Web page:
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You are here: Home Volume III November 2004 Hot Tips: Refugium Tips

Hot Tips: Refugium Tips

By Advanced Aquarist's Readers Posted Nov 14, 2004 07:00 PM Pomacanthus Publications, Inc.
Our readers give helpful advice on setting up a refugium.

A selection of useful tidbits of information for the aquarist. Readers are encouraged to send their tips to terry@advancedaquarist.com or to post them to our Hot Tips sticky in the Reefs.org General Reefkeeping Discussion forum for possible publication. Next month's Hot Tip theme will be "Calcium Reactor Tips".

Refugium Tips

Ok, I guess I will start with the old standard. I am planning a sump/refugium combo out of an old 29 gallon. The tank will be baffled between the intake and the refugium with 3 baffles, and the output will have 2 baffles. Water from the overflow enters the first chamber where it is run through the skimmer. It then travels over/under/over into an 18" x 12" section of the tank acting as a refugium. The refugium section will contain 6" of sand, live rock, and various forms of macroalgae, powered by a Lights of America shoplight rigged to a timer at opposite photoperiod from the main tank. As the water leaves the refugium section, it travels over/under and back into the main tank through a Dolphin pump.

-- "hiddendragonet"


I've used tank dividers as baffles as well as to create different zones in my refugiums. e.g. algae zone, rock zone, sand-only, crushed coral-only, etc.

They're pretty cheap and easy to adjust in case you want to enlarge one zone or shrink another. They're also very easy to cut and adjust in case plans need to be changed either to miscalculations or new additions.

-- "rcsheng"


I think chaetomorpha is the easiest macroalgae to grow and harvest with a refugium, but I also like growing gracilaria and caulerpa prolifera because the fish like eating those two types of macroalgaes. Mangroves are interesting, but you need some vertical area for them. I recently purchased some seagrasses to add some diversity to my refugium. I like lighting a refugium 24/7 because I feel it gives the macroalgae more light to outcompete the nuisance algae in the main tank where the light's on only half a day. Rubbermaid sumps and refugiums work fine, but if you have the money, get a custom made acrylic sump/refugium for your setup since it really opens up your options on how you can use the sump/refugium.

tips.jpg

Lights of Ameria 65-watt light for refugium (hole has been cut out of light diffuser grate underneath the light), Euroreef CS 6-2, and overflow input behind skimmer. Note the effluent outflow from calcium reactor going through the light diffuser and into the refugium area.

I recently set up an additional 50-gallon refugium for my setup that is fed by a Masterflex peristaltic pump so that only about 15-20 gallons a day flows between the refugium and the rest of the system. This was setup for additional nutrient export and greater vertical volume so that I can grow gracilaria.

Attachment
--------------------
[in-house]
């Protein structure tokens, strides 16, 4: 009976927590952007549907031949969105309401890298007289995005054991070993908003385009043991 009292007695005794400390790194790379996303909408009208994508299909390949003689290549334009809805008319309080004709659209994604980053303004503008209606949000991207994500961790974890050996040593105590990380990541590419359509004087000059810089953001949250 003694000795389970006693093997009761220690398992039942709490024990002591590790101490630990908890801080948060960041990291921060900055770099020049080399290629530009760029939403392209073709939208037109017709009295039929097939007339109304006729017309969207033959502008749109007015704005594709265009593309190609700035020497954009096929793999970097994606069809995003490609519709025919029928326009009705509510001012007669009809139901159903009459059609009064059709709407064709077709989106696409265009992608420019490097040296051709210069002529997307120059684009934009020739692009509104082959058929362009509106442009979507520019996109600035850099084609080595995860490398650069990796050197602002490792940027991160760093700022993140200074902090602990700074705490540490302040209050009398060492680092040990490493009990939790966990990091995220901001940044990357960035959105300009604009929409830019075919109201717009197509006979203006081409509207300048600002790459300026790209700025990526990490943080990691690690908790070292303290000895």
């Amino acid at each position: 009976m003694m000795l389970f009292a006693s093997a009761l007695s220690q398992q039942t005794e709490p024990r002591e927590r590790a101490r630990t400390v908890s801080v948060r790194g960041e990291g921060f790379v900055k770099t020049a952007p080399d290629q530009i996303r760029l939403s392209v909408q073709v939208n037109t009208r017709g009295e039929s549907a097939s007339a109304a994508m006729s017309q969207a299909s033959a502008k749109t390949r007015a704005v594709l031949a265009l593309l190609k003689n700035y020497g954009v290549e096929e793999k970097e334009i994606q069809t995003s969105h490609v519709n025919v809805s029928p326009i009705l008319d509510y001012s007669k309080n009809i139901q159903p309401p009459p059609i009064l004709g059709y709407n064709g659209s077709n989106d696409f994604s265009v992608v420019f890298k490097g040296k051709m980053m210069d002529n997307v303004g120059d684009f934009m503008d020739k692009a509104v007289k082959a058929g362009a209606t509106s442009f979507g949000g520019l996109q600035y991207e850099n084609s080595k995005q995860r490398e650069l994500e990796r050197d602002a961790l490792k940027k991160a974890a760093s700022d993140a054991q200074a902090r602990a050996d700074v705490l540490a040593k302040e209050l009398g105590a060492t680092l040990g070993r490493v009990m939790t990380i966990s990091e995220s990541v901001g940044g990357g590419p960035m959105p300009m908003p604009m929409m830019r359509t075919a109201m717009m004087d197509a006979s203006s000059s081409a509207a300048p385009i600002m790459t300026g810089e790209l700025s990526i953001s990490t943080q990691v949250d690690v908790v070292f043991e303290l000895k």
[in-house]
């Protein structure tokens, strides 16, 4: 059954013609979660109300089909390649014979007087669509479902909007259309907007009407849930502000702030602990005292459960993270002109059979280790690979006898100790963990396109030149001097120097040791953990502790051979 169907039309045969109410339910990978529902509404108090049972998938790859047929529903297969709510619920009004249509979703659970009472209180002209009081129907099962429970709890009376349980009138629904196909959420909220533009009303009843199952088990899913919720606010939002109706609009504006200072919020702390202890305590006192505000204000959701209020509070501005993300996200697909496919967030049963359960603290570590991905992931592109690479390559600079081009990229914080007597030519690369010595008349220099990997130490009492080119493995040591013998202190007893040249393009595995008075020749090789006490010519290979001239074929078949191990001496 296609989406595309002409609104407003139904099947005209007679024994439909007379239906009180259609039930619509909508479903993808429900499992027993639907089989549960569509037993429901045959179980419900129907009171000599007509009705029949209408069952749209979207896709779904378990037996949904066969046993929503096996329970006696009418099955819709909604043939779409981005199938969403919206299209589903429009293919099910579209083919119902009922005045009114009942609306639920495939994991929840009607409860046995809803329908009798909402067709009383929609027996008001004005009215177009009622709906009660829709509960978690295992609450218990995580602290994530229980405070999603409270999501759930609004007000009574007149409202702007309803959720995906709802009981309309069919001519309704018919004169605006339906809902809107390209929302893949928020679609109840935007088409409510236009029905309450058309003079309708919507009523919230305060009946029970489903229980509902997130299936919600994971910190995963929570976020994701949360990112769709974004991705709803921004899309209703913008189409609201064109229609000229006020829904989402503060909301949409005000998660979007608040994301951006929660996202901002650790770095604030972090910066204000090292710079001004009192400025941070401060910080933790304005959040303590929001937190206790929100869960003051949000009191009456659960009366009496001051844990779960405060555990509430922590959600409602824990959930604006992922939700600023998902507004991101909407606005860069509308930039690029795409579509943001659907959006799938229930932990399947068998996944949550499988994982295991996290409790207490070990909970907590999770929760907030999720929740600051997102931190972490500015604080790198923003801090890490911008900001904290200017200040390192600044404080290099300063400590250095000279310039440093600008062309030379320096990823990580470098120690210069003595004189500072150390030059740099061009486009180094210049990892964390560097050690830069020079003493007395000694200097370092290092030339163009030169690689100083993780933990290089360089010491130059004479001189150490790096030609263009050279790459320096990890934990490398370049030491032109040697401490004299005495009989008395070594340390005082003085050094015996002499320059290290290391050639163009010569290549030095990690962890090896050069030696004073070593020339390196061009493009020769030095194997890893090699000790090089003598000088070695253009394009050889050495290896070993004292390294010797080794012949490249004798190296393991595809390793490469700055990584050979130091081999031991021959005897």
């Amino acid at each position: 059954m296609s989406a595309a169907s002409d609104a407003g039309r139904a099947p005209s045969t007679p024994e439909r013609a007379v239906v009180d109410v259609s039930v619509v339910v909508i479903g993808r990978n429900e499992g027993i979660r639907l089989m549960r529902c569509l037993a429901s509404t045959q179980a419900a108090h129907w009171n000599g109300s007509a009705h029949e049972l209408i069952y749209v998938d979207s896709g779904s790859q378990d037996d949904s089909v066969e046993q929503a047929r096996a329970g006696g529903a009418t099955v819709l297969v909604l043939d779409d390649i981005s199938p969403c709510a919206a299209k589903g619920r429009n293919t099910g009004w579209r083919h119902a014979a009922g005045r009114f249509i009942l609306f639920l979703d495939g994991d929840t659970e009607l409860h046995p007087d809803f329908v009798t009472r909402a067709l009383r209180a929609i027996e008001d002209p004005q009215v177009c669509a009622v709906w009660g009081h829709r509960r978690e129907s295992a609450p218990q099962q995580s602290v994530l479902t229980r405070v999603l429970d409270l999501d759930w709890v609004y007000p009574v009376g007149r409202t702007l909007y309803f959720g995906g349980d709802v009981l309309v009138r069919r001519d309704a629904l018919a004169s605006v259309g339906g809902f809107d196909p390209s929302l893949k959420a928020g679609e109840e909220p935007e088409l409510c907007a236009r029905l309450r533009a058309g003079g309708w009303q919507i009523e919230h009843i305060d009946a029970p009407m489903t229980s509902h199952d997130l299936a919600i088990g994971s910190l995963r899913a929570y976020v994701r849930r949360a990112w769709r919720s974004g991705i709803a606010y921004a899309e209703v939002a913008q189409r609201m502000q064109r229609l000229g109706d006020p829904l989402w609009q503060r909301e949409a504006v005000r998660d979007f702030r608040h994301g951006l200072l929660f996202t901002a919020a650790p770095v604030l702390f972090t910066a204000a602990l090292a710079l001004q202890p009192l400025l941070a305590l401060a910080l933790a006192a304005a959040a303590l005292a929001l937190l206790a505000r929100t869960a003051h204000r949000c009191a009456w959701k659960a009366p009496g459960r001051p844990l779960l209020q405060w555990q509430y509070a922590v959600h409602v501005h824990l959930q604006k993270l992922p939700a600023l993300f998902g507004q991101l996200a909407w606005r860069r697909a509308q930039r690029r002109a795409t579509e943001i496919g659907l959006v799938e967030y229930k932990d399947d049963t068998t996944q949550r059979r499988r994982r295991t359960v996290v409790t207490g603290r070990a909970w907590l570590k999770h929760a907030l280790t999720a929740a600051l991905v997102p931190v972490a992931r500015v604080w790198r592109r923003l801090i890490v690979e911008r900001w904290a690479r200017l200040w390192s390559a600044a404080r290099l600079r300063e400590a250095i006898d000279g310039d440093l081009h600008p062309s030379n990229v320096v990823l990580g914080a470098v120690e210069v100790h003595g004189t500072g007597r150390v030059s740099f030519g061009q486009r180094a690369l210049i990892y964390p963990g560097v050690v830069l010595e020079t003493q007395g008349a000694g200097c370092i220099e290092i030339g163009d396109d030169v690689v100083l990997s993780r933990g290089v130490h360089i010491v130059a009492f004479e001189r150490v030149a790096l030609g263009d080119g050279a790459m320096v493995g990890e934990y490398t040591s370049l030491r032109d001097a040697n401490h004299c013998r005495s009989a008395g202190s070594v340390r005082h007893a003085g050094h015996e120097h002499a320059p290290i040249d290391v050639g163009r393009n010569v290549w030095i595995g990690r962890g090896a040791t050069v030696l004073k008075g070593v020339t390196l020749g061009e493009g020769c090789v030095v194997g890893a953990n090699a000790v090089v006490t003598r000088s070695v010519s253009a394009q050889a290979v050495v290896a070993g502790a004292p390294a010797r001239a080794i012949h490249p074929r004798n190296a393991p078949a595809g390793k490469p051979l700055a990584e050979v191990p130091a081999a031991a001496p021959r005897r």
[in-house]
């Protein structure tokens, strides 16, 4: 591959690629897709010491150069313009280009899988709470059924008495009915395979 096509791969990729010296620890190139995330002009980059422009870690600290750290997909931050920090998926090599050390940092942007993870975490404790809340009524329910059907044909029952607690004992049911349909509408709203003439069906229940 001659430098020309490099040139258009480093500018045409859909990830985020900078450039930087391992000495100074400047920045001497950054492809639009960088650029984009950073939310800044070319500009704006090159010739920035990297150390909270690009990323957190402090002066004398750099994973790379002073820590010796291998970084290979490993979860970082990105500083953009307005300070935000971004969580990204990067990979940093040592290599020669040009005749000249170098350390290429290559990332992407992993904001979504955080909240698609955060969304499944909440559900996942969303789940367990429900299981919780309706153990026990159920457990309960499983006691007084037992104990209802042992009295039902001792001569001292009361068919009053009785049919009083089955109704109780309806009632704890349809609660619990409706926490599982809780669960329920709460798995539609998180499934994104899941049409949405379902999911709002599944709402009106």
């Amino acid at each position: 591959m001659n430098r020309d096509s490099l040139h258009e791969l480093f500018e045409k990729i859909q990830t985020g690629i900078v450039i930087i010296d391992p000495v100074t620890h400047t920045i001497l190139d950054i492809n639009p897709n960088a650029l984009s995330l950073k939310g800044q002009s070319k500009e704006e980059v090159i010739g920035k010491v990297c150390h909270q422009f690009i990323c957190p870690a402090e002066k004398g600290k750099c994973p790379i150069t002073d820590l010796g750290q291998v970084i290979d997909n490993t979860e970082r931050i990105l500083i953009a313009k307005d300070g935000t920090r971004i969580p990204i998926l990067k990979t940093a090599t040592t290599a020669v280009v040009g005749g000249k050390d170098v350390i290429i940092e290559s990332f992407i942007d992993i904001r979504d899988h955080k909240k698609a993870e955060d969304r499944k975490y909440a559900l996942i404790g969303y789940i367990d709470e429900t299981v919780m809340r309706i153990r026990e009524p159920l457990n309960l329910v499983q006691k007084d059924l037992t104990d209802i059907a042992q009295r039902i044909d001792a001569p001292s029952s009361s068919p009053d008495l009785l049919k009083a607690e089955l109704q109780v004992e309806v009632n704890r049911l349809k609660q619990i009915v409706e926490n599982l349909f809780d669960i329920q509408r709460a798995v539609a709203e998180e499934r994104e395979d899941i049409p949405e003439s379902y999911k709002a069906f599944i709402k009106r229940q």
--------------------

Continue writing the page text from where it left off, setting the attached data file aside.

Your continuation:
-- "reefkeeper1"


Set up your refugium as a display. I use a 15 gallon on the side of my 55. 60 gph is pumped into the refugium via a DIY surface skimmer, and the return is gravity fed back to the tank. I've got about 25 lbs of liverock and 20 lbs of oolitic sand. Various softies, various caulerpa, cheatomorpha, and mangroves. Quite a large amphipod and mysid population. Lit by a 175 watt 10k ushio.

tips2.jpg

I like the idea of very low flow through the refugium combined with high flow in the tank. I feel this allows for more settling of detritus into the refugium.

Mike O'Brien

Ocean Grove MA

"ZooKeeper"


I had a custom 16 or so gallon acrylic fuge above my tank which fed back to the display via gravity. I had 6 peppermint shrimp in the fuge which were fed daily and spawned regularly, creating a lot of food- visibile juveniles- in the main tank. The whole set-up was designed around keeping a Mandarin, and it was fat and happy! I imagine the addition of planktonic food from the peppermint shrimp would benefit any set-up. Also, I am a big advocate of lighting the fuge on the reverse schedule(RDP) of the main tank- helps with ph stabilization yet still allows the needed dark phases of organisms' metabolic processes.

Peter

"Entacmaea"


The best luck I ever had was one a 10g Dwarf Seahorse setup I had out in Cali. I had it connected to a 10g sump and it pumped up to a 10g fuge. 24/7 65w PC lighting w/ 5# LR suspended off bottom with eggcrate. I ran a 3.5 or so sandbed in the fuge with the inlet coming in between the sand bed and the LR table. The turnover was roughly 10 times an hour. The fuge gravity fed to the Seahorse tank. after the system stabilized I rarley fed the "Horsies". The fuge produce a great deal of food. I hope one day to set up a fuge for my 29g with the same volume as the display. But space doesn't allow it for now so I'll have to settle with a 10g. IMHO the bigger the fuge the better.

-- "WYOReeffreak"

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